With almost as many awards as technical features, it’s no secret why we opted to include HaiBike’s SDURO HardNice 4.0 in the list. First and foremost, this sleek aerodynamic ride doesn’t even initially come off as an electric mountain bike. That is until you experience first-hand the integrated Yamaha PW Drive Unit offering dynamic support and a top speed of 20 mph. Also, the bike features a shock-resistant skid plate that works to protect the motor from harm, and a Yamaha LED display that’s small yet robust and works to keep you informed on the bike’s status and functionality.
Another really cool feature on this bike is the Haibike eConnect system. I’m not sure why, but they only seem to be offering it on the 10.0. It has been available in Europe for awhile, so I imagine we’ll see an upgrade for the other Haibikes sometime this year. eConnect offers riders a way to prevent theft on their bikes, track rides, and alert an emergency contact if it detects a crash.
There’s no getting around it: E-bikes give you yet another device to charge. Right now, you can expect your battery to last anywhere from 35-100 miles before it needs a recharge. Where you fall in that range depends on the size of the battery and how much power the motor draws. Obviously, if you buzz around on “turbo” all day, you’ll run out of juice faster than if you run on lower, more economical settings. But we also expect batteries to improve in the future.
E-bikes remain a subject of controversy in mountain biking circles. You may not be able to take one on your favorite singletrack right now, as most non-motorized trails prohibit them. However, things have been tilting in a more permissive direction. Most recently, IMBA, the sport’s largest public advocacy group, shifted its stance to support allowing access for some pedal-assist e-bikes (those that top out at 20 mph) on some trails. With every major manufacturer making e-mountain bikes, more access is likely only a matter of time. “In a few years, people will realize that electric mountain bikes have no more trail impact than a regular mountain bike,” Benjamin says.
All the models we tested are full suspension all mountain/trail bike models with relatively similar amounts of suspension travel, geometry, and wheel/tire size. The addition of a large battery and a small motor adds significant weight to an e-bike and they generally weigh in the neighborhood of 50 lbs, approximately 20 lbs heavier than non-e-bikes, and the massive weight of these bikes makes them more difficult to ride without the support of the pedal assist motor.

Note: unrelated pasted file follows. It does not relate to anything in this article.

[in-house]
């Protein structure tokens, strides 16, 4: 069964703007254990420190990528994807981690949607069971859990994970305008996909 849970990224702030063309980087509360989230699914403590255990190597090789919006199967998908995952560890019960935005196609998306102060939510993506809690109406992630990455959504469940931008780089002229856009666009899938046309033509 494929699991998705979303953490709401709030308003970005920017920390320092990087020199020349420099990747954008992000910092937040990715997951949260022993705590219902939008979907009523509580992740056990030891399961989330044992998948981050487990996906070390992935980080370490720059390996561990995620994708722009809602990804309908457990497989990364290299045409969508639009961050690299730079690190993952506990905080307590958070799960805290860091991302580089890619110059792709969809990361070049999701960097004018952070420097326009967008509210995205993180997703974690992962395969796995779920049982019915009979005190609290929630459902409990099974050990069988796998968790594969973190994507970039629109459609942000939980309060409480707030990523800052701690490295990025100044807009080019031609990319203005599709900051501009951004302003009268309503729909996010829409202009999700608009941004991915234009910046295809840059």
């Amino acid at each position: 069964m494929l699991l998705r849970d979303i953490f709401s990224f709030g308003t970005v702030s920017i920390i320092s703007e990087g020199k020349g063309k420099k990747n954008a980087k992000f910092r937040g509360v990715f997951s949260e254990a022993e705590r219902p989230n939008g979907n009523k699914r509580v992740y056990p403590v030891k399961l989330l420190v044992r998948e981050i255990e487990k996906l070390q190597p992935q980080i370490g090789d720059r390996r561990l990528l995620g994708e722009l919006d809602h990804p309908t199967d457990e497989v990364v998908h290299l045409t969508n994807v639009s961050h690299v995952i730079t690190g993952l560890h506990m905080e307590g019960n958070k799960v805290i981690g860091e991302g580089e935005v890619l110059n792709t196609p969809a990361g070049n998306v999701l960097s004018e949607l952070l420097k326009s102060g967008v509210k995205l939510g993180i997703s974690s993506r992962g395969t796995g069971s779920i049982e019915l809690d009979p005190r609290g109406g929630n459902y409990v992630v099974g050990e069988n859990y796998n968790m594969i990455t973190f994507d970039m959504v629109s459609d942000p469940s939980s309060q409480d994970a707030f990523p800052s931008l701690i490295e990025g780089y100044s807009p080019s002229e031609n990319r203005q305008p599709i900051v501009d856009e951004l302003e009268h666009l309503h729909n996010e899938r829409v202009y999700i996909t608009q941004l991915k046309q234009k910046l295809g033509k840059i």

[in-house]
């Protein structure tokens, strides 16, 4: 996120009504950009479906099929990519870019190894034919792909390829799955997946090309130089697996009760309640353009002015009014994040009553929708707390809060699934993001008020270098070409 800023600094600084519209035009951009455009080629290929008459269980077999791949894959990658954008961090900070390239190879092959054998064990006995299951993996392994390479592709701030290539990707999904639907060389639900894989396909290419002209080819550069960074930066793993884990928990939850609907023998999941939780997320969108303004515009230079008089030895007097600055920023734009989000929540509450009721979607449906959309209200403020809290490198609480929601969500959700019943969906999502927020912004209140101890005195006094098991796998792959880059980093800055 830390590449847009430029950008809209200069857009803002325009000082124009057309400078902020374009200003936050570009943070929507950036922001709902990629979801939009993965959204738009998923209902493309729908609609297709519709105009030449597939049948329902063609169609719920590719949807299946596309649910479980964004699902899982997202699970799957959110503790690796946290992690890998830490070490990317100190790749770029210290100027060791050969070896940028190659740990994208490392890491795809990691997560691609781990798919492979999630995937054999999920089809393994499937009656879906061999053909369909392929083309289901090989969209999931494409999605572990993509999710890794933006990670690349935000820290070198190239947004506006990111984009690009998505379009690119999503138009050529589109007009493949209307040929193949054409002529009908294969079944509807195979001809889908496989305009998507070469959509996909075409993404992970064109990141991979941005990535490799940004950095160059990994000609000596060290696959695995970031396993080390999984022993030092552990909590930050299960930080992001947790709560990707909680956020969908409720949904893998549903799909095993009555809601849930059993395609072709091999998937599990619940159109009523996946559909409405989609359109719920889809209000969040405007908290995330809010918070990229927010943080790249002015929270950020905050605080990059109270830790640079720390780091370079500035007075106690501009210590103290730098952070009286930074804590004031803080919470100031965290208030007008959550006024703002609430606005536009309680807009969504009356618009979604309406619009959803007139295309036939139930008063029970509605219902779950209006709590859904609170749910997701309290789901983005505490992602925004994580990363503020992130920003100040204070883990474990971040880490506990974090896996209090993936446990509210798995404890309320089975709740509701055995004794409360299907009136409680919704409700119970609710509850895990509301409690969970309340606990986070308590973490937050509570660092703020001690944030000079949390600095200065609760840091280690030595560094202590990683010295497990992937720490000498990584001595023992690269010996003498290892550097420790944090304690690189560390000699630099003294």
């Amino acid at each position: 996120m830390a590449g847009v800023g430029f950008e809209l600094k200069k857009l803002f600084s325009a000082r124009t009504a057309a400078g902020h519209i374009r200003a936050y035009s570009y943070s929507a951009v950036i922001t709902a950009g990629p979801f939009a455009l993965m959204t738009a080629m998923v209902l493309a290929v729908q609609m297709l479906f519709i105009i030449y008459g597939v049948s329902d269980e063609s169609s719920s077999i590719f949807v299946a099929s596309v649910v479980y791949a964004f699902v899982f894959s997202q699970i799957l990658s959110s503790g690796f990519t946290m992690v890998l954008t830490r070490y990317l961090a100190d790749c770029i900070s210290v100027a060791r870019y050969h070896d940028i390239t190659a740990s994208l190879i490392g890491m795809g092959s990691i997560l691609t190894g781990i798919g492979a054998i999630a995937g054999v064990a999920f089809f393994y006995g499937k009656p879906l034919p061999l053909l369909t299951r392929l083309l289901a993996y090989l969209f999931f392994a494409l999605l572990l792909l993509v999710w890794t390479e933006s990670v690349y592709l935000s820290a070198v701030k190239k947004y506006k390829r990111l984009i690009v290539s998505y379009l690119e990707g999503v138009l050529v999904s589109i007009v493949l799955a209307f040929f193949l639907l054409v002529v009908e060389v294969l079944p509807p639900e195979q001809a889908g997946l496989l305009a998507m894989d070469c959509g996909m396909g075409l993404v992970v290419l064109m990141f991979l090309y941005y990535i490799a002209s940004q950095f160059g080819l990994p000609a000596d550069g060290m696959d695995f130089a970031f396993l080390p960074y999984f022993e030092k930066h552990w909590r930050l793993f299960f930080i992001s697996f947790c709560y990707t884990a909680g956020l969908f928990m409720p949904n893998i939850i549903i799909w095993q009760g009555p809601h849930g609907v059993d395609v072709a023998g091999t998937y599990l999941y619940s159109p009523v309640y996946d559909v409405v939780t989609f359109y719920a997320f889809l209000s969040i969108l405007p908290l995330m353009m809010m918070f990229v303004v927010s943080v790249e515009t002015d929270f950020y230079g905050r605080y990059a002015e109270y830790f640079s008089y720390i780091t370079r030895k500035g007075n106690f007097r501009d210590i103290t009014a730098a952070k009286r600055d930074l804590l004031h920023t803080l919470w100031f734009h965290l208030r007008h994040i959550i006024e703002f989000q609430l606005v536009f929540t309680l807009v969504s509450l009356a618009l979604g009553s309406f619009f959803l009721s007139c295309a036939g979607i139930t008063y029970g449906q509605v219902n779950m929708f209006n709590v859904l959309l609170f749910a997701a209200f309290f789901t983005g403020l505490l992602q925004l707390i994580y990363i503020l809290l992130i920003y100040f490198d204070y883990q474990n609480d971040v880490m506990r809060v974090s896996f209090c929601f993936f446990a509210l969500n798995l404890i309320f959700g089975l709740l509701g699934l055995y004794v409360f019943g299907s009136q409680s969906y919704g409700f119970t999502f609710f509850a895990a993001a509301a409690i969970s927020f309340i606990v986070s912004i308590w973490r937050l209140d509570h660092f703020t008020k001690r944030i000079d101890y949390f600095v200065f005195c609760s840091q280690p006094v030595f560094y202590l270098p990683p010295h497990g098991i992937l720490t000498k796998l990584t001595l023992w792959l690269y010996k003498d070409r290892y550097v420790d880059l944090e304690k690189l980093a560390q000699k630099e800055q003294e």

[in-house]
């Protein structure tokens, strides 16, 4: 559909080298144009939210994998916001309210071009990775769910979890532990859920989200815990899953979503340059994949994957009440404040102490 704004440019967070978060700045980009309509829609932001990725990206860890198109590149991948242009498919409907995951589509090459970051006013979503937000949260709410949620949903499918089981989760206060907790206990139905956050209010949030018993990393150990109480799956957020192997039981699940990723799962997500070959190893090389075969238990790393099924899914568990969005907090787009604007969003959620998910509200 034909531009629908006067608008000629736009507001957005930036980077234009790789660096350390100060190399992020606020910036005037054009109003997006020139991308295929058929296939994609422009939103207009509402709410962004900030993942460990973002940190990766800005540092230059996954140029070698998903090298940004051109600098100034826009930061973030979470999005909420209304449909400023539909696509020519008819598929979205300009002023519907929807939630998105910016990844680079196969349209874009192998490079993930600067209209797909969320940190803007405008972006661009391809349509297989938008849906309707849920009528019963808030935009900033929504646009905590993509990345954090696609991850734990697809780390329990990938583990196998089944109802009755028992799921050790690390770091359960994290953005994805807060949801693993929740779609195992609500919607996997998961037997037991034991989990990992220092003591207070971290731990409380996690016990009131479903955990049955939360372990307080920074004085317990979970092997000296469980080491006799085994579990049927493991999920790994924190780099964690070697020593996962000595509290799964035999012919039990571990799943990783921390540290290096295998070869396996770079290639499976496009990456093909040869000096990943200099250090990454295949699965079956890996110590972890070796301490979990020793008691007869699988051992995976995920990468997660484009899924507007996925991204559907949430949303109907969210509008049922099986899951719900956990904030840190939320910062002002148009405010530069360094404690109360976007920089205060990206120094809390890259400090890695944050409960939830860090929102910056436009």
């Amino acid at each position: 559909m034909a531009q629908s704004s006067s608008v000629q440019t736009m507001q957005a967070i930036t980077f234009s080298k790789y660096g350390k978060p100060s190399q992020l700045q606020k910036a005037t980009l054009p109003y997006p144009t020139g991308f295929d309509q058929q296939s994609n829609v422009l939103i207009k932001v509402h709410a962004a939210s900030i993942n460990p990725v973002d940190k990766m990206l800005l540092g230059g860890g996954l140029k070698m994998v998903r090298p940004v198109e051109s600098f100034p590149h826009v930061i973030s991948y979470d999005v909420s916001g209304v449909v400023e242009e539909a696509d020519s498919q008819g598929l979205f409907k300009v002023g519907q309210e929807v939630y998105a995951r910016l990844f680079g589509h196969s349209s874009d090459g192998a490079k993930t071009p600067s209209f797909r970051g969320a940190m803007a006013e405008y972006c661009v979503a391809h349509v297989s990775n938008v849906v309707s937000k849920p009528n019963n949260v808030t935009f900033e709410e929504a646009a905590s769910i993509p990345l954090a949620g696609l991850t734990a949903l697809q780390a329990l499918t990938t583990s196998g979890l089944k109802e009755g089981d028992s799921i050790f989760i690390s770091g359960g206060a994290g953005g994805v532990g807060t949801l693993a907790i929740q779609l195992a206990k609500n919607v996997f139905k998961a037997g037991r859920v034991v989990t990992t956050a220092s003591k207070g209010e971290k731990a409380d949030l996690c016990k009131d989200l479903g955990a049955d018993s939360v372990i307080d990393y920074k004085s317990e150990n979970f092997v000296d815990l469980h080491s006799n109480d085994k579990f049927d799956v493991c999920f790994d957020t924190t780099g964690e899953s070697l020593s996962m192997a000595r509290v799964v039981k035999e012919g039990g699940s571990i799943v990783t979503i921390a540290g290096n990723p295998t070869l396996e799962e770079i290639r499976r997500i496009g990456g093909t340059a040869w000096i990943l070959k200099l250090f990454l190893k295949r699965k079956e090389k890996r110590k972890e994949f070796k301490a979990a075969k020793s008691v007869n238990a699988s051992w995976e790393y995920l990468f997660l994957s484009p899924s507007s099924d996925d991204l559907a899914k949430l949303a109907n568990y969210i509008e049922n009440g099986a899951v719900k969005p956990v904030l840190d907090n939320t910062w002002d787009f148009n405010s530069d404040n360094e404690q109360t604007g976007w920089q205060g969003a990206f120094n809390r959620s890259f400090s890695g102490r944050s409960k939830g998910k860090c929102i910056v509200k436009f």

Automated Transit Networks (ATN), and the small-vehicle subset of Personal Rapid Transit (PRT), are emerging technologies that can help solve the related problems of congestion, dependence on foreign oil, and planetary climate disruption. ATN/PRT offers clean, quiet, responsive public transit with automated non-stop service available 24 hours a day. In addition to these service benefits, PRT costs far less to build and operate than other transit options ¯ and is safer than walking and cycling on nearby busy streets.
Hikers on Mt. Tam used to say we're crazy. Roadies called it a fad. Clunkers, tension discs— we left our eyes open, heads down, and kept designing. We kept evolving, and today, the Men's Turbo Levo FSR embodies a design unimaginable 40 years ago—a trail bike with pedal-assisted power on the climbs. A trail bike that gives you the power to ride more trails.
In 2012, two e-bike advocates completed the first 4,000-mile (6,400 km) transcontinental e-bike tour from New York to San Francisco to advocate for e-bikes in major cities across the U.S. Pedego Electric Bikes is the best selling brand in the U.S. Many e-bikes in the United States are standard bicycles converted using a kit. In general, the kits include the motor (the majority of which are hub motors built into the front or rear wheel), a speed controller, throttle (usually twist-grip or thumb throttle), necessary wiring and connectors, and a battery. Several U.S. companies offer conversion kits which also offer advanced lithium battery packs. Major manufacturers also offer complete e-bikes. Trek offers a line of e-bikes using the Bionx system in which the rider programs the controller to determine how much effort the motor will give in response to rider effort, from 25% up to 200% of the rider's power. This system ensures a minimum level of rider participation and is also used to comply with many European laws mandating partial human effort before the motor engages.
Alright guys and gals, it’s 2018 and there are more choices for electric mountain bikes than ever before. Nearly every major brand has significantly expanded their lineups. This means that you’ll get better bikes at better price points. Still not sure if you should upgrade to an electric mountain bike? It’s the 21st century people! As the crew at Bulls says, “it’s not cheating, it’s just more fun.” The point of these bikes is not ruin other people’s fun by going at unsafe speeds, it’s to make your ride easier and your day last longer! Check out our top 10 electric mountain bikes for 2018 to see which bikes will get you out on the trails for thousands of miles.
E-bikes are classed according to the power that their electric motor can deliver and the control system, i.e., when and how the power from the motor is applied. Also the classification of e-bikes is complicated as much of the definition is due to legal reasons of what constitutes a bicycle and what constitutes a moped or motorcycle. As such, the classification of these e-bikes varies greatly across countries and local jurisdictions.